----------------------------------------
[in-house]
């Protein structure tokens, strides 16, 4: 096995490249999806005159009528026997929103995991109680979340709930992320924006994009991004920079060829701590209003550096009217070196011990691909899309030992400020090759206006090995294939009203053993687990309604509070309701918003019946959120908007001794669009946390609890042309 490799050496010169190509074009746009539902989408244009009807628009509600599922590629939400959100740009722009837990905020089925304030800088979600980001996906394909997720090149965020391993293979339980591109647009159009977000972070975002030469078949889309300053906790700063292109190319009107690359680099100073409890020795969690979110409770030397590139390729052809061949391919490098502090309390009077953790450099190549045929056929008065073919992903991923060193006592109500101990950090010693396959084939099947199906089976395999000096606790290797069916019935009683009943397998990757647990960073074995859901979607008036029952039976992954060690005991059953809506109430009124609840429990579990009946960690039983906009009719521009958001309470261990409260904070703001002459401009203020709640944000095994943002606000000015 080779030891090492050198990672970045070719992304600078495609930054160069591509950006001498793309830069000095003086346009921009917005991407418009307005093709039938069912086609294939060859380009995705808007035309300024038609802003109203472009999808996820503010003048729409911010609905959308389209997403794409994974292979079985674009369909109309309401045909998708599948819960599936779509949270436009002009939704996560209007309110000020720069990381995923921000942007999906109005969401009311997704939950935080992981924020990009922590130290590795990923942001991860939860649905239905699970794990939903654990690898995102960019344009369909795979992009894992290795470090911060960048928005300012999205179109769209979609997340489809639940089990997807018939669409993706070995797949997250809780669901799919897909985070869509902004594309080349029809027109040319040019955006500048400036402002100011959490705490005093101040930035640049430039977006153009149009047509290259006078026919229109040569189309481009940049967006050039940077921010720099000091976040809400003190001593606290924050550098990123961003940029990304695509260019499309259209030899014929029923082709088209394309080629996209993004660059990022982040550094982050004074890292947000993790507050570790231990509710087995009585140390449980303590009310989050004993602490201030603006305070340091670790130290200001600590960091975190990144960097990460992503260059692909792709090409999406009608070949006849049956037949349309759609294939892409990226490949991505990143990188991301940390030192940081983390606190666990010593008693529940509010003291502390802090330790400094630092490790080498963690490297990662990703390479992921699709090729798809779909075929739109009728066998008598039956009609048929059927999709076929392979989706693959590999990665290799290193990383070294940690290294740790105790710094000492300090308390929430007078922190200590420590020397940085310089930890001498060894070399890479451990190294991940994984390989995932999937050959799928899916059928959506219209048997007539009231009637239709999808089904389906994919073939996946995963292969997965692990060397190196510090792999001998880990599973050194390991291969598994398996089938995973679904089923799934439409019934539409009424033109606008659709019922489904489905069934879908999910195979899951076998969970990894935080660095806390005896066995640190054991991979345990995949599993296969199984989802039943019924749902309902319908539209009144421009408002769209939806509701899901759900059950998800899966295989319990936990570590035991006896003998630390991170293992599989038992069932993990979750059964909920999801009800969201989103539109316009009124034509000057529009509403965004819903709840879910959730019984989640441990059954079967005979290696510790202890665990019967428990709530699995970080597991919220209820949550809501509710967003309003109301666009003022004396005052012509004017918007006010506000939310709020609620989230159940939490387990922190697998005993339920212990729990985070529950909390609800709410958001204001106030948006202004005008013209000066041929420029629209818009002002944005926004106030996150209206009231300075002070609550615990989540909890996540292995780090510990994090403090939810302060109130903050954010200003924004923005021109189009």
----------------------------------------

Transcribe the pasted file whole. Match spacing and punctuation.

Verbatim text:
[in-house]
């Protein structure tokens, strides 16, 4: 096995490249999806005159009528026997929103995991109680979340709930992320924006994009991004920079060829701590209003550096009217070196011990691909899309030992400020090759206006090995294939009203053993687990309604509070309701918003019946959120908007001794669009946390609890042309 490799050496010169190509074009746009539902989408244009009807628009509600599922590629939400959100740009722009837990905020089925304030800088979600980001996906394909997720090149965020391993293979339980591109647009159009977000972070975002030469078949889309300053906790700063292109190319009107690359680099100073409890020795969690979110409770030397590139390729052809061949391919490098502090309390009077953790450099190549045929056929008065073919992903991923060193006592109500101990950090010693396959084939099947199906089976395999000096606790290797069916019935009683009943397998990757647990960073074995859901979607008036029952039976992954060690005991059953809506109430009124609840429990579990009946960690039983906009009719521009958001309470261990409260904070703001002459401009203020709640944000095994943002606000000015 080779030891090492050198990672970045070719992304600078495609930054160069591509950006001498793309830069000095003086346009921009917005991407418009307005093709039938069912086609294939060859380009995705808007035309300024038609802003109203472009999808996820503010003048729409911010609905959308389209997403794409994974292979079985674009369909109309309401045909998708599948819960599936779509949270436009002009939704996560209007309110000020720069990381995923921000942007999906109005969401009311997704939950935080992981924020990009922590130290590795990923942001991860939860649905239905699970794990939903654990690898995102960019344009369909795979992009894992290795470090911060960048928005300012999205179109769209979609997340489809639940089990997807018939669409993706070995797949997250809780669901799919897909985070869509902004594309080349029809027109040319040019955006500048400036402002100011959490705490005093101040930035640049430039977006153009149009047509290259006078026919229109040569189309481009940049967006050039940077921010720099000091976040809400003190001593606290924050550098990123961003940029990304695509260019499309259209030899014929029923082709088209394309080629996209993004660059990022982040550094982050004074890292947000993790507050570790231990509710087995009585140390449980303590009310989050004993602490201030603006305070340091670790130290200001600590960091975190990144960097990460992503260059692909792709090409999406009608070949006849049956037949349309759609294939892409990226490949991505990143990188991301940390030192940081983390606190666990010593008693529940509010003291502390802090330790400094630092490790080498963690490297990662990703390479992921699709090729798809779909075929739109009728066998008598039956009609048929059927999709076929392979989706693959590999990665290799290193990383070294940690290294740790105790710094000492300090308390929430007078922190200590420590020397940085310089930890001498060894070399890479451990190294991940994984390989995932999937050959799928899916059928959506219209048997007539009231009637239709999808089904389906994919073939996946995963292969997965692990060397190196510090792999001998880990599973050194390991291969598994398996089938995973679904089923799934439409019934539409009424033109606008659709019922489904489905069934879908999910195979899951076998969970990894935080660095806390005896066995640190054991991979345990995949599993296969199984989802039943019924749902309902319908539209009144421009408002769209939806509701899901759900059950998800899966295989319990936990570590035991006896003998630390991170293992599989038992069932993990979750059964909920999801009800969201989103539109316009009124034509000057529009509403965004819903709840879910959730019984989640441990059954079967005979290696510790202890665990019967428990709530699995970080597991919220209820949550809501509710967003309003109301666009003022004396005052012509004017918007006010506000939310709020609620989230159940939490387990922190697998005993339920212990729990985070529950909390609800709410958001204001106030948006202004005008013209000066041929420029629209818009002002944005926004106030996150209206009231300075002070609550615990989540909890996540292995780090510990994090403090939810302060109130903050954010200003924004923005021109189009």